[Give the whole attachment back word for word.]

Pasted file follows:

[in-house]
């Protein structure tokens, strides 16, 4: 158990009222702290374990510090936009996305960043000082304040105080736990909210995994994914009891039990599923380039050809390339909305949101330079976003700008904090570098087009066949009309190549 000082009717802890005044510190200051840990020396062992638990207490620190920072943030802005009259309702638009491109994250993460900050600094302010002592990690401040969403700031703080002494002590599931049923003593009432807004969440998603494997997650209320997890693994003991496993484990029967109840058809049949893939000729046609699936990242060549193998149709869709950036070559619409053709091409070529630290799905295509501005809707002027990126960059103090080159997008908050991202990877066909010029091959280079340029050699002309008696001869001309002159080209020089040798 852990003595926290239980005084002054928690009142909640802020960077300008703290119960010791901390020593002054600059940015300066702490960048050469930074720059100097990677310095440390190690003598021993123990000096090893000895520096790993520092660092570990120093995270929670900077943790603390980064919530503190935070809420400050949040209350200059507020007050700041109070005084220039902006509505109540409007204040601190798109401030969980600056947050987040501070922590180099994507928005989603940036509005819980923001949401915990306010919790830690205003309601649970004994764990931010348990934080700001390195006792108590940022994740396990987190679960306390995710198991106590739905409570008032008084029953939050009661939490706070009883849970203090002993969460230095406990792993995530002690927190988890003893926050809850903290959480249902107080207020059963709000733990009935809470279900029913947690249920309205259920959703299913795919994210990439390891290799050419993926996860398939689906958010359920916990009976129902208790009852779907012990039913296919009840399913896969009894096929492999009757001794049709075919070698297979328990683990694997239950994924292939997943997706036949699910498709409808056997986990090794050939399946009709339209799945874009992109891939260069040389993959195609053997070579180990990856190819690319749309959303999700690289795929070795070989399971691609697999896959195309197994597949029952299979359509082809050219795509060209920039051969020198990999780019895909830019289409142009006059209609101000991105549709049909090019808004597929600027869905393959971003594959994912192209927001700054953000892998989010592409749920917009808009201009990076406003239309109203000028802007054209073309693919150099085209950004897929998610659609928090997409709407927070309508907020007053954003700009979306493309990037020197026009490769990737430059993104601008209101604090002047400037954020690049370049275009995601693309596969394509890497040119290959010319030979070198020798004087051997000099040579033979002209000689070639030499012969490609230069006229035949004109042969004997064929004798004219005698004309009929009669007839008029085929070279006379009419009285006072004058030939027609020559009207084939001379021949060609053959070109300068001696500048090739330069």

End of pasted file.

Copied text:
[in-house]
């Protein structure tokens, strides 16, 4: 158990009222702290374990510090936009996305960043000082304040105080736990909210995994994914009891039990599923380039050809390339909305949101330079976003700008904090570098087009066949009309190549 000082009717802890005044510190200051840990020396062992638990207490620190920072943030802005009259309702638009491109994250993460900050600094302010002592990690401040969403700031703080002494002590599931049923003593009432807004969440998603494997997650209320997890693994003991496993484990029967109840058809049949893939000729046609699936990242060549193998149709869709950036070559619409053709091409070529630290799905295509501005809707002027990126960059103090080159997008908050991202990877066909010029091959280079340029050699002309008696001869001309002159080209020089040798 852990003595926290239980005084002054928690009142909640802020960077300008703290119960010791901390020593002054600059940015300066702490960048050469930074720059100097990677310095440390190690003598021993123990000096090893000895520096790993520092660092570990120093995270929670900077943790603390980064919530503190935070809420400050949040209350200059507020007050700041109070005084220039902006509505109540409007204040601190798109401030969980600056947050987040501070922590180099994507928005989603940036509005819980923001949401915990306010919790830690205003309601649970004994764990931010348990934080700001390195006792108590940022994740396990987190679960306390995710198991106590739905409570008032008084029953939050009661939490706070009883849970203090002993969460230095406990792993995530002690927190988890003893926050809850903290959480249902107080207020059963709000733990009935809470279900029913947690249920309205259920959703299913795919994210990439390891290799050419993926996860398939689906958010359920916990009976129902208790009852779907012990039913296919009840399913896969009894096929492999009757001794049709075919070698297979328990683990694997239950994924292939997943997706036949699910498709409808056997986990090794050939399946009709339209799945874009992109891939260069040389993959195609053997070579180990990856190819690319749309959303999700690289795929070795070989399971691609697999896959195309197994597949029952299979359509082809050219795509060209920039051969020198990999780019895909830019289409142009006059209609101000991105549709049909090019808004597929600027869905393959971003594959994912192209927001700054953000892998989010592409749920917009808009201009990076406003239309109203000028802007054209073309693919150099085209950004897929998610659609928090997409709407927070309508907020007053954003700009979306493309990037020197026009490769990737430059993104601008209101604090002047400037954020690049370049275009995601693309596969394509890497040119290959010319030979070198020798004087051997000099040579033979002209000689070639030499012969490609230069006229035949004109042969004997064929004798004219005698004309009929009669007839008029085929070279006379009419009285006072004058030939027609020559009207084939001379021949060609053959070109300068001696500048090739330069």